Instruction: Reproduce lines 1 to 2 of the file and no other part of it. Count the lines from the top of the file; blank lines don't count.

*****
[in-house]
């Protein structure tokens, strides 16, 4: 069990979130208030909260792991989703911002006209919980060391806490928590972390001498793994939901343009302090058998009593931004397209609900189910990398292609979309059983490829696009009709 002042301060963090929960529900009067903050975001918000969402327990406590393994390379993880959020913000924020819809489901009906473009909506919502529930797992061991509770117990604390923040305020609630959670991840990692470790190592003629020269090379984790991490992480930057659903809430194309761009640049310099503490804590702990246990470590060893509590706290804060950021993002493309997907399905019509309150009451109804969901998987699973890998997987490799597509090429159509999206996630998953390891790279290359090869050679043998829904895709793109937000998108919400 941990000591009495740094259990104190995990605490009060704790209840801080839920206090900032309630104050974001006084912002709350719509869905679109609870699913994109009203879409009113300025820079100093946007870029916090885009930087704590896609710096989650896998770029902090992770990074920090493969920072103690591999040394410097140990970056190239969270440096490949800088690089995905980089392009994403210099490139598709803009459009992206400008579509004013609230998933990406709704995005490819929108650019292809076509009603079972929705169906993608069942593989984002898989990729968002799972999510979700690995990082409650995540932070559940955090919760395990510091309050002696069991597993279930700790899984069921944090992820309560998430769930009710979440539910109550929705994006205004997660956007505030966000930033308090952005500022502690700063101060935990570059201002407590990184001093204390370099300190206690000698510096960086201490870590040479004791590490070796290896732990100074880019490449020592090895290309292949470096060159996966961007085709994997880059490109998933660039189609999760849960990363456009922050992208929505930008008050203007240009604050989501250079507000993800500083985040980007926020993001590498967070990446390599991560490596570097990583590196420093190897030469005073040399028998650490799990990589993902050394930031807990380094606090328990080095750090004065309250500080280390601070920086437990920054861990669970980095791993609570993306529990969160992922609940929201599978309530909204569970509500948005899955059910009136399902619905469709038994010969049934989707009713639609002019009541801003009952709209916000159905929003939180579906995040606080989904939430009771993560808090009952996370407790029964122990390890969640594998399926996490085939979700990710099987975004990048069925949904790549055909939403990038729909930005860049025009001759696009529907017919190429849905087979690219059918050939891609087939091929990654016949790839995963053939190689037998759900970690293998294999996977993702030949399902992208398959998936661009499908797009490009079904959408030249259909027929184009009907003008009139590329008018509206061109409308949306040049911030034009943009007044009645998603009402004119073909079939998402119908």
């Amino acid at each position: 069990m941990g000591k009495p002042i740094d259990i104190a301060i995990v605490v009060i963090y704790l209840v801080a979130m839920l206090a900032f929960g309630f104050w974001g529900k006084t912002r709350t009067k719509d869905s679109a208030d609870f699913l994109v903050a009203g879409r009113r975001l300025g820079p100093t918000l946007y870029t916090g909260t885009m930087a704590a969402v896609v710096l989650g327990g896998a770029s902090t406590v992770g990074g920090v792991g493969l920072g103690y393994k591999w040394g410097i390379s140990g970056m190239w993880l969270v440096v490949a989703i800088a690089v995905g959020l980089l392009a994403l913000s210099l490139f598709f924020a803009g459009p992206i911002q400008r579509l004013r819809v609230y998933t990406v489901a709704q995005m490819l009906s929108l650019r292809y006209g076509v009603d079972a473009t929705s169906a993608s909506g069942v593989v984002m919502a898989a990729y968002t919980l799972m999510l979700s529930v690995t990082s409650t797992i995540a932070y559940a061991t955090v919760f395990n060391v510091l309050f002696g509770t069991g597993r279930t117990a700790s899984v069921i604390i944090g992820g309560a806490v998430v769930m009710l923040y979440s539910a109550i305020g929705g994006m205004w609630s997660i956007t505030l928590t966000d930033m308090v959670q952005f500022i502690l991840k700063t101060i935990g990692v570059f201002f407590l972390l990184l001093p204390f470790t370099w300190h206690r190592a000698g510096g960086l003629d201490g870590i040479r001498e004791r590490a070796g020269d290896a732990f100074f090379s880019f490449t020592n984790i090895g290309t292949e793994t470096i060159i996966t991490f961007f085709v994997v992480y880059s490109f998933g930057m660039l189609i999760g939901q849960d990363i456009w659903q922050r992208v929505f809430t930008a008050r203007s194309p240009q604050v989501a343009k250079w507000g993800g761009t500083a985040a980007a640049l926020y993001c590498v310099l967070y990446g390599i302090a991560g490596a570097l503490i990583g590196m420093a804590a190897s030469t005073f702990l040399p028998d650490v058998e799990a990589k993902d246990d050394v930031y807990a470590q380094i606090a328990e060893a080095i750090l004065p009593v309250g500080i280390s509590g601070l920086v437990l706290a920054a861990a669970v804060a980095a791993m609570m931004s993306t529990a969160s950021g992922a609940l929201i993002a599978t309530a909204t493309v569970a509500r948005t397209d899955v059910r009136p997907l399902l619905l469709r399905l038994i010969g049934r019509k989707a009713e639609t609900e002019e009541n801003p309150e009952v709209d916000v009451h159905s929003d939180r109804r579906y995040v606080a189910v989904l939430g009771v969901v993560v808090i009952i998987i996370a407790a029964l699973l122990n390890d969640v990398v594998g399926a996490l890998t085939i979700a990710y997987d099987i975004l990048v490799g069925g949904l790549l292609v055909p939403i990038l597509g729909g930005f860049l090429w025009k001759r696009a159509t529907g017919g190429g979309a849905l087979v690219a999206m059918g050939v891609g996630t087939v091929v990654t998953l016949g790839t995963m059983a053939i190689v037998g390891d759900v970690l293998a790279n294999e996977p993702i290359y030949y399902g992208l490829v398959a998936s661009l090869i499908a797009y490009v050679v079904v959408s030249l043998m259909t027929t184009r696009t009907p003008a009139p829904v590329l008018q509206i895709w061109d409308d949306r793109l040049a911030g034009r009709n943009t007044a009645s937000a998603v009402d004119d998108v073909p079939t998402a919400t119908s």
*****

[in-house]
């Protein structure tokens, strides 16, 4: 069990979130208030909260792991989703911002006209919980060391806490928590972390001498793994939901343009302090058998009593931004397209609900189910990398292609979309059983490829696009009709 002042301060963090929960529900009067903050975001918000969402327990406590393994390379993880959020913000924020819809489901009906473009909506919502529930797992061991509770117990604390923040305020609630959670991840990692470790190592003629020269090379984790991490992480930057659903809430194309761009640049310099503490804590702990246990470590060893509590706290804060950021993002493309997907399905019509309150009451109804969901998987699973890998997987490799597509090429159509999206996630998953390891790279290359090869050679043998829904895709793109937000998108919400 941990000591009495740094259990104190995990605490009060704790209840801080839920206090900032309630104050974001006084912002709350719509869905679109609870699913994109009203879409009113300025820079100093946007870029916090885009930087704590896609710096989650896998770029902090992770990074920090493969920072103690591999040394410097140990970056190239969270440096490949800088690089995905980089392009994403210099490139598709803009459009992206400008579509004013609230998933990406709704995005490819929108650019292809076509009603079972929705169906993608069942593989984002898989990729968002799972999510979700690995990082409650995540932070559940955090919760395990510091309050002696069991597993279930700790899984069921944090992820309560998430769930009710979440539910109550929705994006205004997660956007505030966000930033308090952005500022502690700063101060935990570059201002407590990184001093204390370099300190206690000698510096960086201490870590040479004791590490070796290896732990100074880019490449020592090895290309292949470096060159996966961007085709994997880059490109998933660039189609999760849960990363456009922050992208929505930008008050203007240009604050989501250079507000993800500083985040980007926020993001590498967070990446390599991560490596570097990583590196420093190897030469005073040399028998650490799990990589993902050394930031807990380094606090328990080095750090004065309250500080280390601070920086437990920054861990669970980095791993609570993306529990969160992922609940929201599978309530909204569970509500948005899955059910009136399902619905469709038994010969049934989707009713639609002019009541801003009952709209916000159905929003939180579906995040606080989904939430009771993560808090009952996370407790029964122990390890969640594998399926996490085939979700990710099987975004990048069925949904790549055909939403990038729909930005860049025009001759696009529907017919190429849905087979690219059918050939891609087939091929990654016949790839995963053939190689037998759900970690293998294999996977993702030949399902992208398959998936661009499908797009490009079904959408030249259909027929184009009907003008009139590329008018509206061109409308949306040049911030034009943009007044009645998603009402004119073909079939998402119908």